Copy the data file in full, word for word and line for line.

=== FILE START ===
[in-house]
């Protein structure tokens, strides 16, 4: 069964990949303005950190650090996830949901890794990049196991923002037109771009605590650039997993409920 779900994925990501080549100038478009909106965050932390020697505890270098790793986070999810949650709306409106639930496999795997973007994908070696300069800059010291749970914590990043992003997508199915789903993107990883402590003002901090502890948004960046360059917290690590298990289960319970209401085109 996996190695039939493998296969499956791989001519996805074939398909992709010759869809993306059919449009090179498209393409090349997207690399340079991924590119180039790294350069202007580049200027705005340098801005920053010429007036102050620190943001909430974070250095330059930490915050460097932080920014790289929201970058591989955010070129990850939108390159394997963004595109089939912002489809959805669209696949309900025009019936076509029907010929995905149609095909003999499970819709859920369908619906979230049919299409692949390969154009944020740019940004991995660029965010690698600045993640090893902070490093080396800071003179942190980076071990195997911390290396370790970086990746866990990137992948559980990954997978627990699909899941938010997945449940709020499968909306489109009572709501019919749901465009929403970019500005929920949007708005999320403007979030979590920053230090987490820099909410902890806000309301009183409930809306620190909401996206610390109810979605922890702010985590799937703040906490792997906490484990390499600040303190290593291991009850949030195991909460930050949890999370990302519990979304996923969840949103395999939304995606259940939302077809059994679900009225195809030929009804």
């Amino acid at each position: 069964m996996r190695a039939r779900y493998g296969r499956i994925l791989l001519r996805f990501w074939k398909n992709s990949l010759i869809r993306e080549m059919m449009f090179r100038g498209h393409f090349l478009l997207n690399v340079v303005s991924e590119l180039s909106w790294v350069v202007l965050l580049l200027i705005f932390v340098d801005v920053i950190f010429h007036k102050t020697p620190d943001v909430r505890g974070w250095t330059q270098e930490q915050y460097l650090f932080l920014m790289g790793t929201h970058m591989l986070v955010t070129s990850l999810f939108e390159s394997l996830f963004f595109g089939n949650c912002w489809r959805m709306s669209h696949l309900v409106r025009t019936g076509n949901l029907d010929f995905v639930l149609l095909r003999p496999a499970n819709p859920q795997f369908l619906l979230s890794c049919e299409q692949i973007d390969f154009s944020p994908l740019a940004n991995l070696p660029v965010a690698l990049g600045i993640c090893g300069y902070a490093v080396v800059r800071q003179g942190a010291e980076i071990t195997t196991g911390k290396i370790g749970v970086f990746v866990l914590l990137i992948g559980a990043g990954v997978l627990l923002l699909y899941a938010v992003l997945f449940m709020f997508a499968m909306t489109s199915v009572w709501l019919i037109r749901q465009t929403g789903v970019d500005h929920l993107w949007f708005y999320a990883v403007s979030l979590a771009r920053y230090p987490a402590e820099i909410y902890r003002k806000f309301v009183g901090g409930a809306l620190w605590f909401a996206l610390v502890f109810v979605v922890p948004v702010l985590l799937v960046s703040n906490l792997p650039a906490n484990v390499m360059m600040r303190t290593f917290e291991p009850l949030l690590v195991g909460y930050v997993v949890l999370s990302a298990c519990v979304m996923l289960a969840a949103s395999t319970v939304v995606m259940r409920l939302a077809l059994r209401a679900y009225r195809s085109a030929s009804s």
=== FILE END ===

[in-house]
């Protein structure tokens, strides 16, 4: 069964990949303005950190650090996830949901890794990049196991923002037109771009605590650039997993409920 779900994925990501080549100038478009909106965050932390020697505890270098790793986070999810949650709306409106639930496999795997973007994908070696300069800059010291749970914590990043992003997508199915789903993107990883402590003002901090502890948004960046360059917290690590298990289960319970209401085109 996996190695039939493998296969499956791989001519996805074939398909992709010759869809993306059919449009090179498209393409090349997207690399340079991924590119180039790294350069202007580049200027705005340098801005920053010429007036102050620190943001909430974070250095330059930490915050460097932080920014790289929201970058591989955010070129990850939108390159394997963004595109089939912002489809959805669209696949309900025009019936076509029907010929995905149609095909003999499970819709859920369908619906979230049919299409692949390969154009944020740019940004991995660029965010690698600045993640090893902070490093080396800071003179942190980076071990195997911390290396370790970086990746866990990137992948559980990954997978627990699909899941938010997945449940709020499968909306489109009572709501019919749901465009929403970019500005929920949007708005999320403007979030979590920053230090987490820099909410902890806000309301009183409930809306620190909401996206610390109810979605922890702010985590799937703040906490792997906490484990390499600040303190290593291991009850949030195991909460930050949890999370990302519990979304996923969840949103395999939304995606259940939302077809059994679900009225195809030929009804």
């Amino acid at each position: 069964m996996r190695a039939r779900y493998g296969r499956i994925l791989l001519r996805f990501w074939k398909n992709s990949l010759i869809r993306e080549m059919m449009f090179r100038g498209h393409f090349l478009l997207n690399v340079v303005s991924e590119l180039s909106w790294v350069v202007l965050l580049l200027i705005f932390v340098d801005v920053i950190f010429h007036k102050t020697p620190d943001v909430r505890g974070w250095t330059q270098e930490q915050y460097l650090f932080l920014m790289g790793t929201h970058m591989l986070v955010t070129s990850l999810f939108e390159s394997l996830f963004f595109g089939n949650c912002w489809r959805m709306s669209h696949l309900v409106r025009t019936g076509n949901l029907d010929f995905v639930l149609l095909r003999p496999a499970n819709p859920q795997f369908l619906l979230s890794c049919e299409q692949i973007d390969f154009s944020p994908l740019a940004n991995l070696p660029v965010a690698l990049g600045i993640c090893g300069y902070a490093v080396v800059r800071q003179g942190a010291e980076i071990t195997t196991g911390k290396i370790g749970v970086f990746v866990l914590l990137i992948g559980a990043g990954v997978l627990l923002l699909y899941a938010v992003l997945f449940m709020f997508a499968m909306t489109s199915v009572w709501l019919i037109r749901q465009t929403g789903v970019d500005h929920l993107w949007f708005y999320a990883v403007s979030l979590a771009r920053y230090p987490a402590e820099i909410y902890r003002k806000f309301v009183g901090g409930a809306l620190w605590f909401a996206l610390v502890f109810v979605v922890p948004v702010l985590l799937v960046s703040n906490l792997p650039a906490n484990v390499m360059m600040r303190t290593f917290e291991p009850l949030l690590v195991g909460y930050v997993v949890l999370s990302a298990c519990v979304m996923l289960a969840a949103s395999t319970v939304v995606m259940r409920l939302a077809l059994r209401a679900y009225r195809s085109a030929s009804s």